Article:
The atmosphere and themes in The Getaway are really where this book shines. One minute spent in Karloff Country will immediately put you on edge a little bit; everything polished and perfect, but it's too polished and perfect and you have a slight fear that there may be horror lurking within the interior of that shiny exterior. When things go extremely wrong after the big climactic moment of this book, we as readers get to experience the horrors that unfold along with Jay and his friends and it is truly haunting and terrifying to be a part of. It's a hard reality to experience in this story and to think about in relation to our own world, and I think Giles did an amazing job of incorporating so many real world problems–most importantly the focus on racism–and fears into this story in ways that I think will definitely make an impact.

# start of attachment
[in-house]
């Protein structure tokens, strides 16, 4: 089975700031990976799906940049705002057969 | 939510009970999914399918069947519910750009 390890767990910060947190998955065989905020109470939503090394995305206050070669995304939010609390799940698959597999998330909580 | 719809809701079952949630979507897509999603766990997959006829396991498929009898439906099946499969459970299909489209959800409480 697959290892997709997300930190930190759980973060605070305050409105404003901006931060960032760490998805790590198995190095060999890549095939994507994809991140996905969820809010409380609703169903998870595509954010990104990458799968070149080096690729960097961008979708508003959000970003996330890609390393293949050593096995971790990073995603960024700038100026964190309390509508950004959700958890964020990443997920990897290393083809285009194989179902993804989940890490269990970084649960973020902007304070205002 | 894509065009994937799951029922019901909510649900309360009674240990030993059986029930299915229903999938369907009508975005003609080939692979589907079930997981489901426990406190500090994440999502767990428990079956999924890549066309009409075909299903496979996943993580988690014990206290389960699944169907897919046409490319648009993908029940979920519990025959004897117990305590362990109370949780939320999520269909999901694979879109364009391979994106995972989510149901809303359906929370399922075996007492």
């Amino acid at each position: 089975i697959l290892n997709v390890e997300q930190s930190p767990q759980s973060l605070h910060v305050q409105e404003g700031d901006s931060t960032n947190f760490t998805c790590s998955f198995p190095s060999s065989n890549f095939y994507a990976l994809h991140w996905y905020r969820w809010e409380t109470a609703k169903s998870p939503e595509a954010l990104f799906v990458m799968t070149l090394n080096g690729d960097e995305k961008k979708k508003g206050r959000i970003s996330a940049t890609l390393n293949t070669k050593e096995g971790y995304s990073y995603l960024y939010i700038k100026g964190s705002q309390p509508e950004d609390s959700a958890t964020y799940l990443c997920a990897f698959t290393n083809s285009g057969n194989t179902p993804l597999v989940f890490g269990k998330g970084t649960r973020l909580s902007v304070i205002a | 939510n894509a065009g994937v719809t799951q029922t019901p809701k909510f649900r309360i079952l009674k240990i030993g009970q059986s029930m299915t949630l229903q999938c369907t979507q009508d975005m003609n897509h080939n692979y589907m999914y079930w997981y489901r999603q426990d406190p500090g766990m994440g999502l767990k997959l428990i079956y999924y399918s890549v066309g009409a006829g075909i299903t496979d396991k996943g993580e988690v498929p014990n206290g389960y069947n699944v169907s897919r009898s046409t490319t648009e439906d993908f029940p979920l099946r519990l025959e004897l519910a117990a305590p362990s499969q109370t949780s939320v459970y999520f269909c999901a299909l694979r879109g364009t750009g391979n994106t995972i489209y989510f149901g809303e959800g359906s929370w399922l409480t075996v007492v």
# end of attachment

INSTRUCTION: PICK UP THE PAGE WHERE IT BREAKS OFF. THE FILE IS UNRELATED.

Overall, I've given The Getaway three stars. This is a haunting and eerie look at the dark side of any attempts at a utopia and really the dark side of humanity itself. I definitely recommend this to anyone looking for an entertaining dystopia with some real world issues at its core. Things get darker than you might think, so be prepared for this one. I think this will be an awesome book for teens!

*I received a copy of The Getaway courtesy of the publisher in exchange for an honest review.*

Buy the book: Amazon |


  1. Poor pacing is one of my pet peeves, but I love a good atmospheric book! This sounds like it would make a good movie, too!

  2. Bad or unedited writing can really ruin a book for me, so I totally understand. But the idea is great and it sounds like the author nailed the dark vibe😁

  3. I enjoyed it highly and think it should be a movie!!!